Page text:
“Excuse me? Can I speak with one of your parents?”
“I’ll get my dad.” I don’t care if I wake him.
I open the driver’s side door. The seat’s tilted back. His shirt, hiked up, reveals black, matted stomach hair.
“Dad,” I shake his shoulder. “Dad. Some lady has questions.”
He opens his eyes but wakes slowly. I’m used to this. On Friday nights he sits in his recliner and drinks himself silly. “Only on Fridays,” he tells me when he brings home a case of beer. “They can’t worry if it’s only on Fridays.”
“A lady has questions,” I say again.
“Can’t you answer them?” He’s bothered, but not mad. I wonder if punching him would do it.
He shakes his head, hard. As Dad steps outside, Tug jumps into Dad’s warm seat and rolls over. Before I shut the door, I give him a scratch on the belly.
The lady yells Dad a question before he reaches the stand. He answers it, and she shoots him another. I bet she’s one of those customers who want to know organic farming so she can brag at some book club. For me, the conversation’s an opportunity to escape. I slip away, hoping to find Cody.
I pick up an apple and push my thumb into its bruises. I throw it at the back of our van. It bangs against the tinted window. I throw three more before Dad comes out.
I walk downhill, jump over puddles, zigzag in and out of one-way streets. It’s started misting. I pull my beanie lower, over my eyebrows. Soon, I’m among a block of food carts. I circle them, looking for Cody. I finally find him skulking around some bike racks. I cross my arms and stand on a nearby greenway, pushing raindrops off blades of grass with my tennis shoe.
Bikes pack the racks. A few dogs are tied on it, too. Rubber bands hang off Cody’s wrist. A beagle paws at his mouth, trying to get something off. Cody kneels next to a miniature poodle and begins to cinch its mouth shut with a rubber band. I can’t believe it.
“What’re you doing?” I ask.
His shoulders jerk around, his face calm. “Leave me alone.”
“They can’t breathe very well. And they can’t bark.” I start to walk around Cody to the beagle, but he blocks me with his body.
“How many dogs have you done this to?” I ask. Cody doesn’t answer. I pull off my beanie and smack him in the eyes. I’ve heard people have gone blind this way. I hope I can blind him.
“Jesus,” Cody says. He doubles over, hands over face. I pull the rubber band off the beagle’s month and scratch behind its ears. Cody stands and turns. I flick the rubber band toward his head. He blocks it with his hand.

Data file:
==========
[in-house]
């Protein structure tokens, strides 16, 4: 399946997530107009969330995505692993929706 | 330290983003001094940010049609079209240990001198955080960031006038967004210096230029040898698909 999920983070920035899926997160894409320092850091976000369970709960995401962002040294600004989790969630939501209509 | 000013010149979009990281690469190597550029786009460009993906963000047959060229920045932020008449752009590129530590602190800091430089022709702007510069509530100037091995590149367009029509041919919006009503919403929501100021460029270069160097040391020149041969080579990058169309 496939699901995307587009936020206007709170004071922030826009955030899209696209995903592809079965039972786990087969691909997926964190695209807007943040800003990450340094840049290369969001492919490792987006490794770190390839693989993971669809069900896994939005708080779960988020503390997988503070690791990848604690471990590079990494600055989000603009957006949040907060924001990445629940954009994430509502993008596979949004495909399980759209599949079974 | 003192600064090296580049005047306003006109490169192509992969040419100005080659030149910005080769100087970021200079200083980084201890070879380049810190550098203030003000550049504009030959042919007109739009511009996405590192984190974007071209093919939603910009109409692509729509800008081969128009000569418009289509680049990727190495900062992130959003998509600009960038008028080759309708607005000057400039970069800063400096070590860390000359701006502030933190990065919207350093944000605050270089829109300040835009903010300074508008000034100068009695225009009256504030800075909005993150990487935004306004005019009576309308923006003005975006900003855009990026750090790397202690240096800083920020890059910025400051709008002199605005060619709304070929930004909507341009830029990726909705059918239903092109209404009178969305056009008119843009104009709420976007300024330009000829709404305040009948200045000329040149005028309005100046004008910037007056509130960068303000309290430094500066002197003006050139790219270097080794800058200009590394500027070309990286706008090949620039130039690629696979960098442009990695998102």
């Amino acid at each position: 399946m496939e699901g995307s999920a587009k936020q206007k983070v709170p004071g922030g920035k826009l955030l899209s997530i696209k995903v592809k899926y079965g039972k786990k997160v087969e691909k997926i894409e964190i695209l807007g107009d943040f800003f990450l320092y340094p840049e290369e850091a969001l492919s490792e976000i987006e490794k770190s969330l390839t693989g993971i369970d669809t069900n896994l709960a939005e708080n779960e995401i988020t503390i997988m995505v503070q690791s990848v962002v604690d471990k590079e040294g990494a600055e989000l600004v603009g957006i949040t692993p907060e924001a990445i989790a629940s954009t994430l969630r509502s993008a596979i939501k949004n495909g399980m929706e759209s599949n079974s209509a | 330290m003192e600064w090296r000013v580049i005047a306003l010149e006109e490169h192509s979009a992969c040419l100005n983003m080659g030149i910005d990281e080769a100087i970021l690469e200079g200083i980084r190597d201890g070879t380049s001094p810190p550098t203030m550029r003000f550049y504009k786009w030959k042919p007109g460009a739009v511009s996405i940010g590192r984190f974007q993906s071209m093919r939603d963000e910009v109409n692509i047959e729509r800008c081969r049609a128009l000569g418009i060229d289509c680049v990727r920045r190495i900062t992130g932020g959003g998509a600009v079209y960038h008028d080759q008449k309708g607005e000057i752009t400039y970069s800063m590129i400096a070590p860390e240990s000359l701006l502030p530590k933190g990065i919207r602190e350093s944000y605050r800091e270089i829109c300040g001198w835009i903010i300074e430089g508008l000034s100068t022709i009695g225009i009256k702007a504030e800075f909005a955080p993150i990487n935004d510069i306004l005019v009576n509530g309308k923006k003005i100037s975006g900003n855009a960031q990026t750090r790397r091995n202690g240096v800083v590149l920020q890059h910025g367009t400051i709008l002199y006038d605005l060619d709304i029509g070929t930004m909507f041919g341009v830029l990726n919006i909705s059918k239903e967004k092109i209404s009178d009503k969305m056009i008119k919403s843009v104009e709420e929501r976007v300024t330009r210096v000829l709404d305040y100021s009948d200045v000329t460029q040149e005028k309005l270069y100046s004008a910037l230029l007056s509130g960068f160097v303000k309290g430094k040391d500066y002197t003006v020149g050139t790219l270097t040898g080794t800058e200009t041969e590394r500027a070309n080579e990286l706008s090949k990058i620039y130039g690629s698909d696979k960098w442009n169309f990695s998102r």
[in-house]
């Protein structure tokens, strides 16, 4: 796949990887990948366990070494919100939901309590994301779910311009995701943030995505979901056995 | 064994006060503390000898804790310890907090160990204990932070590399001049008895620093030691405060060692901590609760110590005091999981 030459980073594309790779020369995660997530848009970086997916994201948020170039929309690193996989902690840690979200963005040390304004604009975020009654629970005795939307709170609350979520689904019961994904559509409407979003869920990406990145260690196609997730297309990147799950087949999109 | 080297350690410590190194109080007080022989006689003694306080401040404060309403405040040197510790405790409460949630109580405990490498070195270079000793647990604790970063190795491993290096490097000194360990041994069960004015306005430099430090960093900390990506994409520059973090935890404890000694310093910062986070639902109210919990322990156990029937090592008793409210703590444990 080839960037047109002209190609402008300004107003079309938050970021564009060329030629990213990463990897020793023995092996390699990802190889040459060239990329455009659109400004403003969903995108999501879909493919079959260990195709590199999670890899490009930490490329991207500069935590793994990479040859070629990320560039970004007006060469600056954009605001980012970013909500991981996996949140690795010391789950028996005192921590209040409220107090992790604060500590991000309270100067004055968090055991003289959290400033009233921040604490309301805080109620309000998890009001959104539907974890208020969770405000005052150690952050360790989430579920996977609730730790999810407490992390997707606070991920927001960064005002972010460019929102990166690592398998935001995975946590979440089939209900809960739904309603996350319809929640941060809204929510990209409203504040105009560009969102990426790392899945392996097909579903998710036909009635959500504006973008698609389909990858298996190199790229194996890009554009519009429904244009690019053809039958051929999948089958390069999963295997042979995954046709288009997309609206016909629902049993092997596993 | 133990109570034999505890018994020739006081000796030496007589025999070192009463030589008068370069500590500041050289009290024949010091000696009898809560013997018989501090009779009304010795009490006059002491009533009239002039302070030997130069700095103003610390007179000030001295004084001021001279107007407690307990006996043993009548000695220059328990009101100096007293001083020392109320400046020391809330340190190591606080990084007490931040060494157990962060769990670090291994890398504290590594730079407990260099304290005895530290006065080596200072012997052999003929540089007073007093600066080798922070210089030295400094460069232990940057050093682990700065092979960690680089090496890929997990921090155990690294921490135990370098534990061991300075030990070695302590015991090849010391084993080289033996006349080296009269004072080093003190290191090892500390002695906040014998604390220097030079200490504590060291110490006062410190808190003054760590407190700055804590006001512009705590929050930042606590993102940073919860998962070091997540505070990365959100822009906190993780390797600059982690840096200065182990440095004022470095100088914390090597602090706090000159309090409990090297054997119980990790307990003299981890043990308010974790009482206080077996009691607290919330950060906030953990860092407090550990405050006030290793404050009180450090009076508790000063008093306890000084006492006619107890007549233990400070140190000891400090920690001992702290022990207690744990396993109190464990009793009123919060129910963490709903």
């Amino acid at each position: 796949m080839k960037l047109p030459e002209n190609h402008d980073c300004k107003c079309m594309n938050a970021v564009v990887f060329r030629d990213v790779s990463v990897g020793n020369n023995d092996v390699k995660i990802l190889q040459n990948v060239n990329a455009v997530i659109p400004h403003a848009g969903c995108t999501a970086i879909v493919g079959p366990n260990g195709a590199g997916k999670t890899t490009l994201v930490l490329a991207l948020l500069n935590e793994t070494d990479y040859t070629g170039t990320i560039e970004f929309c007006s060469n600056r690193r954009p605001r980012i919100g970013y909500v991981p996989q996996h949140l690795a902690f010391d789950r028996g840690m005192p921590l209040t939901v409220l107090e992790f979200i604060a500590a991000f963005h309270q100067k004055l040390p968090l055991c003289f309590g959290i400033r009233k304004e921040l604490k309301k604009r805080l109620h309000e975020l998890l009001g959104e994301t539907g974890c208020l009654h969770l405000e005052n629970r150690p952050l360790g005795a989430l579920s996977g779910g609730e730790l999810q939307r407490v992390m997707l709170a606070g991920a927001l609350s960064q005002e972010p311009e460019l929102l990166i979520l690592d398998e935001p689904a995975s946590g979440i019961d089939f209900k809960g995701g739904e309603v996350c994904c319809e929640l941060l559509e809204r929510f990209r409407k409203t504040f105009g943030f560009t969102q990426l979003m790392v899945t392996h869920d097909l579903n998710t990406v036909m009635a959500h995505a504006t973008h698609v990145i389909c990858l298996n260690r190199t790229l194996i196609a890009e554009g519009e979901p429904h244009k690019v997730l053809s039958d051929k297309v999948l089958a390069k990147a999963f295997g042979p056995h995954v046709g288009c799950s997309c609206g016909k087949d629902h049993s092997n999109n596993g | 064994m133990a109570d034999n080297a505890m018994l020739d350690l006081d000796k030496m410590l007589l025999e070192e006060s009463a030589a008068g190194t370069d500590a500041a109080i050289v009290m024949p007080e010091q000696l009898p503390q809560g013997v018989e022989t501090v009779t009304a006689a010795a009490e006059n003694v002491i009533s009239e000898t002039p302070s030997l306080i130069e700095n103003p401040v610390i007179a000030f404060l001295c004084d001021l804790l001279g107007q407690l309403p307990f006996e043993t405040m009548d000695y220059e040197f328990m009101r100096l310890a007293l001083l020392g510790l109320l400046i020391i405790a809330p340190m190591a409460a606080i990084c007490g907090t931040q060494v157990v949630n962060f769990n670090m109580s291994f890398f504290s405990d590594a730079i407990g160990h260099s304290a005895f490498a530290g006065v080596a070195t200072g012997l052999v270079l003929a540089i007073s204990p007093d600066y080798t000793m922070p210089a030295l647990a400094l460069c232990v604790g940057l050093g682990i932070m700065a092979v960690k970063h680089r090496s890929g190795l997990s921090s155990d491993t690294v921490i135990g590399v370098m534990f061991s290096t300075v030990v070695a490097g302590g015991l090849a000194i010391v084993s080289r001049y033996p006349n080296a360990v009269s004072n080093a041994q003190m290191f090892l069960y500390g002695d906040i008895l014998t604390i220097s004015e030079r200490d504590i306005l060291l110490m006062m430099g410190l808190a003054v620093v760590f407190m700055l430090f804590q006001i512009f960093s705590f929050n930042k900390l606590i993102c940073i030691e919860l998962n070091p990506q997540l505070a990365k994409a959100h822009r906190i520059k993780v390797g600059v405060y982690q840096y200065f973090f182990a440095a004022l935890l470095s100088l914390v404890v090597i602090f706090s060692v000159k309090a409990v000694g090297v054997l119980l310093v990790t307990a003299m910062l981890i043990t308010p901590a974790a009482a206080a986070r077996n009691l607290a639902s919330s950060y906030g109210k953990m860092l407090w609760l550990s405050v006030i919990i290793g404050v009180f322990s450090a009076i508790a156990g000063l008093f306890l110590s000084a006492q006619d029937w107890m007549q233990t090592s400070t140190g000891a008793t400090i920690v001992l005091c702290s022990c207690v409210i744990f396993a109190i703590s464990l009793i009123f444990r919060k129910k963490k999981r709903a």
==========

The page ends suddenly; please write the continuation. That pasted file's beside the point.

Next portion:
“Stop hurting the dogs.”
“They’re not your dogs.”
“They’re someone’s dogs.”
“I’m not hurting you.” He smirks. “Didn’t your dad tell you not to leave the stand?”
“Shut up.” I reach for the rubber bands on his wrist. He smacks my arm away.
A man, unleashing his dog, looks over. Cody and I both glance his way. “This kid—” I say.
“Shut up,” Cody says.
He takes off running in one direction, I in another. I jog through the market, passing tents selling jewelry and incense and jackets. Once I hit the streets, I head uphill, jaywalking back and forth. I want to hold Tug and bury my face in his fur. He’s the only thing that’s comforted me since Mom died.
Back at our stand four people are waiting. Dad’s nowhere to be seen.
I weigh produce and say what people owe. If I talk too much I’ll cry. Before too long customers are wandering away. Vendors punch out water from their sagging canvas tent tops. One quart of our strawberries, jam, and a dozen apples remain. Cody hasn’t returned.
I take a few strawberries and squash them until it looks like my hands are covered in blood. “Look Mom I’m bleeding,” I used to say, holding out strawberry-covered hands. She knew me too well; I could never trick her. I grab more strawberries, throw them on the pavement, and smash them with my shoe. I drag my foot underneath the tent. Red streaks start strong and fade, like wet bike tire tracks. I toss down another handful and make more lines across the pavement.
A white-haired vendor, packaging up goat cheese, stares.
“Leftovers,” I tell her.
“They were perfectly fine,” she says. “I hope you’ll clean up.”
I squat and squeeze a few bruised apples. These weren’t perfectly fine; Dad had ruined them by not being gentle. I remember when I helped pick apples for the first time. I dropped them on top of one another into the barrels. “Set them down gently,” Dad had said.
I pick up an apple and push my thumb into its bruises. I throw it at the back of our van. It bangs against the tinted window. I throw three more before Dad comes out. His black hair sticks up. He glances at the red streaks on the pavement and the chunks of apples. I aim another apple at the window. It bounces against it, then off Dad’s head.
“What the hell?”
“Oh, hi. I thought you were asleep.”
“You’re ruining good produce.”